Faced With Flooding, Karachi Faces An Unpredictable Future

Karachi, Pakistan

Karachi has been pummeled by a devastating bought of rainfall escalated by poor sewage systems.

Throughout the city, many dealt with the fallout of devastating rainfall and each of Karachi’s two ruling parties, PPP (Pakistani people’s party) and MQM (Muttahida Qaumi Movement) denied responsibility for an easily preventable catastrophe. Poor sewage systems prevented proper drainage to waterways, resulting in catastrophic floods and loss of life.

Climate change adaptation is one of the main issues raised by the United Nations, who are constantly asking global governments to prepare for climatic changes as a consequence of global warming.

Extreme weather events are likely due to climate change and wet weather disasters are becoming unpredictable. Karachi’s yearly average rainfall is 18.11mm and its highest rainfall period is during monsoon season, in July, where it experiences approximately 85mm of rain. In August 2020, Karachi was delivered an exorbitant 484mm of rainfall of which the effects were exacerbated by poor water management adaptation.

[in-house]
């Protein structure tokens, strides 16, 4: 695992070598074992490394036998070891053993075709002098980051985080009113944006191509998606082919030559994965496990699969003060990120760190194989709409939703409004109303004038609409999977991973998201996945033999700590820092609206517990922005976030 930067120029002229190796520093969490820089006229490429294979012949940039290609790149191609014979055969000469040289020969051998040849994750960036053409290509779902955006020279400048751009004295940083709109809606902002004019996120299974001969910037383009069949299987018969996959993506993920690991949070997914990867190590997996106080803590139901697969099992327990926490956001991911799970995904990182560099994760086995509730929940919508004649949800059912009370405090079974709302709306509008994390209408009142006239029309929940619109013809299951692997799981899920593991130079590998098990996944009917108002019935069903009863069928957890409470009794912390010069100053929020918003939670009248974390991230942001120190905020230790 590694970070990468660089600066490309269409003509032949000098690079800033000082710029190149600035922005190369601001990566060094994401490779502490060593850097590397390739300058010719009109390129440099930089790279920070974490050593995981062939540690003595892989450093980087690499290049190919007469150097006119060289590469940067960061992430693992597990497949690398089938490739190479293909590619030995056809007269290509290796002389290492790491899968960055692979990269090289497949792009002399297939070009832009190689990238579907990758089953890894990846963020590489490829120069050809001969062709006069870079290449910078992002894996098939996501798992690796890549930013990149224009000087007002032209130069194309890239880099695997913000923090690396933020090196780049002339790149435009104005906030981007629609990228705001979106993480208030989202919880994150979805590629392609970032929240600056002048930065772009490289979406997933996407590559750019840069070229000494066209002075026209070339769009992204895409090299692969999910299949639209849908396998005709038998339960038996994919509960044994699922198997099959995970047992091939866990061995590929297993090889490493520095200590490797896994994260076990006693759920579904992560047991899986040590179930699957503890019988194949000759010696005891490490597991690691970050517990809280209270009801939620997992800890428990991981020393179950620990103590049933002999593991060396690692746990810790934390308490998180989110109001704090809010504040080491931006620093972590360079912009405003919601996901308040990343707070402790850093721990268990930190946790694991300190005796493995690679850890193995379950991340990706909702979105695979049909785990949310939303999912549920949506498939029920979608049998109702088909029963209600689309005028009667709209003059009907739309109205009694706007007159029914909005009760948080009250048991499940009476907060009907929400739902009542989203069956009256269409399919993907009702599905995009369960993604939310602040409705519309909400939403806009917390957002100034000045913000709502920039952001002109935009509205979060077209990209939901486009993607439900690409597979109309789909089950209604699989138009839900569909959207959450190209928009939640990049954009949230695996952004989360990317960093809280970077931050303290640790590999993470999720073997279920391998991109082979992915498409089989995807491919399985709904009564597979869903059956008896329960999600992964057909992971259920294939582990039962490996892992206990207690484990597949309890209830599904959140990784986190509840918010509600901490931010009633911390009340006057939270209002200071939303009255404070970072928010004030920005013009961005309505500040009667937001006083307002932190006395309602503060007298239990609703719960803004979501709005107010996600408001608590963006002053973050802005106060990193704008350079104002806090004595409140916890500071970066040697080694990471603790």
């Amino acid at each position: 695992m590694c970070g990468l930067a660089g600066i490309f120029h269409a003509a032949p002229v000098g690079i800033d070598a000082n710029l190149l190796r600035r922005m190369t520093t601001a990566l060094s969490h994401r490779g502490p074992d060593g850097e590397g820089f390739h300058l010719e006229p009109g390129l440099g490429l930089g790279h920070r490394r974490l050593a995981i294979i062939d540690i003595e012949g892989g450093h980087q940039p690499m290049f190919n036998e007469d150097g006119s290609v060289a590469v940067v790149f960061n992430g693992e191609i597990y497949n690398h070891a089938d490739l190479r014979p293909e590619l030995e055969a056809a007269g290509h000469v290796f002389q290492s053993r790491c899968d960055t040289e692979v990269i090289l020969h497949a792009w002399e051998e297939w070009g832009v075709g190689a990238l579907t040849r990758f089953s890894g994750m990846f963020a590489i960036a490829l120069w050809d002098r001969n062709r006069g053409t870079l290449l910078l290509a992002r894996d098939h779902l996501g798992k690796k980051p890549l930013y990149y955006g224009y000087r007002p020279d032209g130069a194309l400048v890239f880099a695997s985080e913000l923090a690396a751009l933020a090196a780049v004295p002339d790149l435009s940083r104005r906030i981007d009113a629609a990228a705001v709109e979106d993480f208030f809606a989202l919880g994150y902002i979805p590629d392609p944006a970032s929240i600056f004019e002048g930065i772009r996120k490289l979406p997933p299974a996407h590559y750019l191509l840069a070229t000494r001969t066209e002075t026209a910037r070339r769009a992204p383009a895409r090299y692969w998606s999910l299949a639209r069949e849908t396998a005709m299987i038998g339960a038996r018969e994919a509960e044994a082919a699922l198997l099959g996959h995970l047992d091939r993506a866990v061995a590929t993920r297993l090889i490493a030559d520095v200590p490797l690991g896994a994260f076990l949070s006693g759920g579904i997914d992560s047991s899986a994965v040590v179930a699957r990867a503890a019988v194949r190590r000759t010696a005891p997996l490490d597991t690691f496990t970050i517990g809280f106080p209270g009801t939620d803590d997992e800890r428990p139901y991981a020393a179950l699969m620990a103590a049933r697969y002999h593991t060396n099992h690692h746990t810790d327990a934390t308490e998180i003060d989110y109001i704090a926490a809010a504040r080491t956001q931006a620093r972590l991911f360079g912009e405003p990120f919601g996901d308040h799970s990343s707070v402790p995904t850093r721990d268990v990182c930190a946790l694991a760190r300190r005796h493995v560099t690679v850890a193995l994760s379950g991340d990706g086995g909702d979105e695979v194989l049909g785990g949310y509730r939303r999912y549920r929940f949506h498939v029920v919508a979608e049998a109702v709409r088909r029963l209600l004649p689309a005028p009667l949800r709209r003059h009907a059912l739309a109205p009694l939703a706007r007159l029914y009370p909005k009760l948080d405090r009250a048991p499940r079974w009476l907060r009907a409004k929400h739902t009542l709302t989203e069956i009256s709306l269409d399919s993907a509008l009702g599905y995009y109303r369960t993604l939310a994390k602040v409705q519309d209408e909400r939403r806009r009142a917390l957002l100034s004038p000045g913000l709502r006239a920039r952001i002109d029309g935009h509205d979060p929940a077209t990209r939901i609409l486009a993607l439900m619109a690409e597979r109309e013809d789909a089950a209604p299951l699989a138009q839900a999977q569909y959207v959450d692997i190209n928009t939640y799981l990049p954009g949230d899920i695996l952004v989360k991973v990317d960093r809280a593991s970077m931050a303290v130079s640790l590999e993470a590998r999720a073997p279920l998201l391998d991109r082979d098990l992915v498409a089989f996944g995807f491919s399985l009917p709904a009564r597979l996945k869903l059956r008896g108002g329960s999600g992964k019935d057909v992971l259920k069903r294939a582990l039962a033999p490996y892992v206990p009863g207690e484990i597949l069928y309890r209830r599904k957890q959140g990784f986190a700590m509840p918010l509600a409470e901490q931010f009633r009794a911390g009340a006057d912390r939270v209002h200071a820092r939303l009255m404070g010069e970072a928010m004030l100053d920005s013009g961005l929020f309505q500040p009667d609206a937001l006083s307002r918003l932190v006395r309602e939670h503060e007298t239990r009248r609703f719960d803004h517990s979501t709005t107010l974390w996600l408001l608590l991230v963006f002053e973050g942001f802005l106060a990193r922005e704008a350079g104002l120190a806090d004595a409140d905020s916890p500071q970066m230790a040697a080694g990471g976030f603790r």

The floods are made even more difficult due to nationally devolved powers, in which the central government is unable to step in and assist, even in times of crisis.

The Pakistani Army and Navy have however been deployed for rescue efforts in flooded areas including poverty-stricken districts as well as affluent neighbourhoods such as Defence Housing Authority (DHA).

Climate adaptation is not at the forefront of media chatter, and the link between extreme weather events and climate change is not readily made. Although single weather events cannot be concluded as negatively attributable to climate change, it is not a stretch in this era to connect any and all extreme weather events to it. Doing so may create a sense of urgency needed to prevent future calamities.

The budget for Pakistan’s Ministry for Climate Change in 2018/19 was (Rupees) Rs802.69 million (approximately £3.6 million). This was then increased to Rs7.5 billion for 2019/20, but cut to Rs5 billion for 2020/21 (from approximately £33.6 million to £22.4 million) which in light of current events is not enough.

41 people have died so far including children. The floods are the heaviest in almost a century.